TMS in the Aging Population: Promising Insights into Cognitive Resilience

Cognitive aging is the process of gradual changes in cognitive functions that occur as people get older. Cognitive aging is a natural part of the human lifespan, but it comes with its own set of challenges. Cognitive decline is one of the major difficulties associated with aging, as it can affect various aspects of daily life, such as memory, attention, decision making, and problem solving. Non-invasive brain stimulation techniques, such as Transcranial Magnetic Stimulation (TMS), have emerged as promising tools to address cognitive decline in older adults. TMS may have the potential to enhance cognitive performance and slow down cognitive decline in older adults. TMS is a method of applying magnetic pulses to specific regions of the brain, which can change neural activity. TMS has been shown to improve cognitive functions in various domains, such as memory, language, executive functions, and spatial abilities, in both healthy older adults and patients with neurodegenerative diseases. This article will examine how TMS may offer a promising and safe intervention for mitigating the effects of cognitive aging and improving the quality of life of older adults.

Cognitive Decline


Cognitive decline is an inevitable aspect of aging, impacting many older adults to varying degrees. This gradual deterioration of cognitive abilities, such as memory, attention, reasoning, and problem-solving, can have profound effects on individuals’ daily lives, independence, and overall well-being. While not everyone will experience significant cognitive decline, it is prevalent among older adults. Cognitive decline can be influenced by various factors, such as genetics, lifestyle, education, health conditions, and medications. One of the most commonly observed changes is a decline in processing speed, making it take longer to complete cognitive tasks. Memory difficulties, such as forgetfulness and mild word-finding problems, are also common. Memory lapses and difficulties with attention can make it challenging to remember appointments, manage finances, or even follow a conversation. Older adults may become frustrated or anxious when they notice these changes, which can further impact their cognitive performance. Older adults may also find it harder to multitask and may become more easily distracted. These changes are typically mild and do not interfere significantly with daily life, but they can also have emotional consequences, leading to feelings of inadequacy or sadness. However, for some individuals, cognitive decline can progress to more severe conditions, such as dementia and Alzheimer’s disease.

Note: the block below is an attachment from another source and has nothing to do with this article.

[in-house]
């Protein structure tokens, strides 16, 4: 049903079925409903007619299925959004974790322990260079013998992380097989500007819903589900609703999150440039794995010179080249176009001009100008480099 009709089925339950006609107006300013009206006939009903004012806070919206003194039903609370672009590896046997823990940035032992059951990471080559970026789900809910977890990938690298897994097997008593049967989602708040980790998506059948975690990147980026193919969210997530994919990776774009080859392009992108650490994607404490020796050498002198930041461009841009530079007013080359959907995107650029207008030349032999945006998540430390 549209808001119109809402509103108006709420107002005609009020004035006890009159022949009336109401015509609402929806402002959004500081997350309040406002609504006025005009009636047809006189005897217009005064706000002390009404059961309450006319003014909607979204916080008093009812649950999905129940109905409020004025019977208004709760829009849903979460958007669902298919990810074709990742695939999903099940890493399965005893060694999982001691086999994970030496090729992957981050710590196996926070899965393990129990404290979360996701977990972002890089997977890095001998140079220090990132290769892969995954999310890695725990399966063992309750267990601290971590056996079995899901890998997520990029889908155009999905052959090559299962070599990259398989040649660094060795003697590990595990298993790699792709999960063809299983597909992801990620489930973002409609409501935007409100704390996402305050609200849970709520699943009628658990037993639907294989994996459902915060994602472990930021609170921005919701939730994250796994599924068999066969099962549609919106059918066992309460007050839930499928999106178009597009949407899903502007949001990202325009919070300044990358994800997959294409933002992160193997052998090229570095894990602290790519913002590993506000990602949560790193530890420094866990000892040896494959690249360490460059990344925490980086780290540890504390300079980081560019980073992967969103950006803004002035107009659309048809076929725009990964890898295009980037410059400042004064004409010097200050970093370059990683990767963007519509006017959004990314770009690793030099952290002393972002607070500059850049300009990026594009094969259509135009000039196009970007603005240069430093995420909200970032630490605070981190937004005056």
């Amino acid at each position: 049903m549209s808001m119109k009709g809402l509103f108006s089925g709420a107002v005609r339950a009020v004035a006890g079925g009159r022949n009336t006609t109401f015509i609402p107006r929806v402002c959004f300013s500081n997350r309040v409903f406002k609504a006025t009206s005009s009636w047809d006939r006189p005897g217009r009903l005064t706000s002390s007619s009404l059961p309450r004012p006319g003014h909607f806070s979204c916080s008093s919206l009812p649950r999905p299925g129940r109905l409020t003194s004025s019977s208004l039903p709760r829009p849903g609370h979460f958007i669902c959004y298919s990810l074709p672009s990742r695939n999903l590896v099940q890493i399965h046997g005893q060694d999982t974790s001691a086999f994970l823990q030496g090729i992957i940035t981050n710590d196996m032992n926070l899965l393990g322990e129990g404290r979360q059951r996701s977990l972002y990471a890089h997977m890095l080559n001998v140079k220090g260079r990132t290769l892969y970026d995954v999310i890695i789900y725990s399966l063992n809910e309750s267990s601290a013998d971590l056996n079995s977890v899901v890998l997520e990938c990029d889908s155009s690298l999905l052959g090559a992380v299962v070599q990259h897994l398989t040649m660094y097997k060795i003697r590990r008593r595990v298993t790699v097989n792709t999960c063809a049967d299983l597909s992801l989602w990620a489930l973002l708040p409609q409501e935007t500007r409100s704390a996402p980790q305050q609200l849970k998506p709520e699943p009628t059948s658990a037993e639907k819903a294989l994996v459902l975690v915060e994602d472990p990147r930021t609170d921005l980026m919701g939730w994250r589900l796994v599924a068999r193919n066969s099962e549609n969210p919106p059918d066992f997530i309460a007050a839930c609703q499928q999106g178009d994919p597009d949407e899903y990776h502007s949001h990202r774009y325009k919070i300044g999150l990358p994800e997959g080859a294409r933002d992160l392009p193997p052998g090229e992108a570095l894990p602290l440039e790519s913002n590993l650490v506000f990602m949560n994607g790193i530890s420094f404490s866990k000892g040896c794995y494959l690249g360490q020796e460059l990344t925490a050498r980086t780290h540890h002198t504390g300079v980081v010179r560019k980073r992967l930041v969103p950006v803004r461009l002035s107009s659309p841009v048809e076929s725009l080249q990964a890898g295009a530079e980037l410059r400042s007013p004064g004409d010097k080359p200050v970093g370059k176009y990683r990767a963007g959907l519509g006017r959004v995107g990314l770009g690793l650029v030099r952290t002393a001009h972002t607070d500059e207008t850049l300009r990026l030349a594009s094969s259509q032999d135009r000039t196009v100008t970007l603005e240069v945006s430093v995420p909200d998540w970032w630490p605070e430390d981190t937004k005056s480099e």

While age-related cognitive decline is considered a normal part of aging, dementia represents a more severe and often pathological form of cognitive impairment. Dementia is an umbrella term encompassing various cognitive disorders characterized by significant cognitive decline that interferes with daily functioning. Dementia also affects the personality, emotions, and behavior of the affected individuals, who may experience hallucinations, delusions, paranoia, agitation, depression, and anxiety. Alzheimer’s disease is the most common cause of dementia, accounting for a significant portion of dementia cases. It is a progressive neurodegenerative disorder characterized by the accumulation of abnormal protein deposits in the brain, leading to the gradual decline of cognitive function.

Dementia, including Alzheimer’s disease, can have devastating effects on individuals and their families. As cognitive decline progresses, individuals may struggle with basic activities of daily living, such as dressing, bathing, and eating. Communication becomes increasingly challenging, leading to social isolation and frustration. Caregivers often shoulder a substantial burden, providing round-the-clock support and witnessing the gradual loss of their loved ones’ identity.

Cognitive Resilience


Cognitive resilience refers to the ability to maintain cognitive function and adapt to age-related changes effectively. While some individuals may be genetically predisposed to better cognitive resilience, lifestyle factors also play a crucial role. Engaging in cognitive-stimulating activities, maintaining physical fitness, following a balanced diet, and staying socially connected have all been associated with improved cognitive resilience.1, 2,3

Moreover, emerging research suggests that interventions such as cognitive training, mindfulness practices, and non-invasive brain stimulation techniques like TMS may hold promise in bolstering cognitive resilience in older adults. These interventions aim to enhance cognitive function, potentially slowing the rate of cognitive decline and delaying the onset of more severe conditions like dementia and Alzheimer’s.

TMS and Cognitive Aging


TMS uses magnetic pulses to induce electric currents in specific regions of the cortex. TMS can influence cortical activity by either increasing or decreasing the excitability of neurons, depending on the frequency, intensity, and duration of the stimulation. TMS can also cause changes in the brain, such as synaptic strengthening, neurogenesis, and angiogenesis, which may counteract the effects of age-related brain cell death (atrophy). According to meta-analyses, TMS can stimulate the brain’s cortex and potentially improve cognitive functioning in various brain disorders, including dementia.4

TMS can enhance cognitive functioning by targeting specific brain regions that are involved in memory, attention, and executive functions. For example, TMS can improve memory by stimulating the medial temporal lobe, which is responsible for encoding and retrieving information. TMS can also improve attention by stimulating the dorsolateral prefrontal cortex, which is involved in selective and sustained attention. Moreover, TMS can improve executive functions by stimulating the anterior cingulate cortex, which is involved in conflict resolution, error detection, and cognitive control. By stimulating these brain regions, TMS can impact the neural networks that underlie cognitive processes and enhance their efficiency and performance.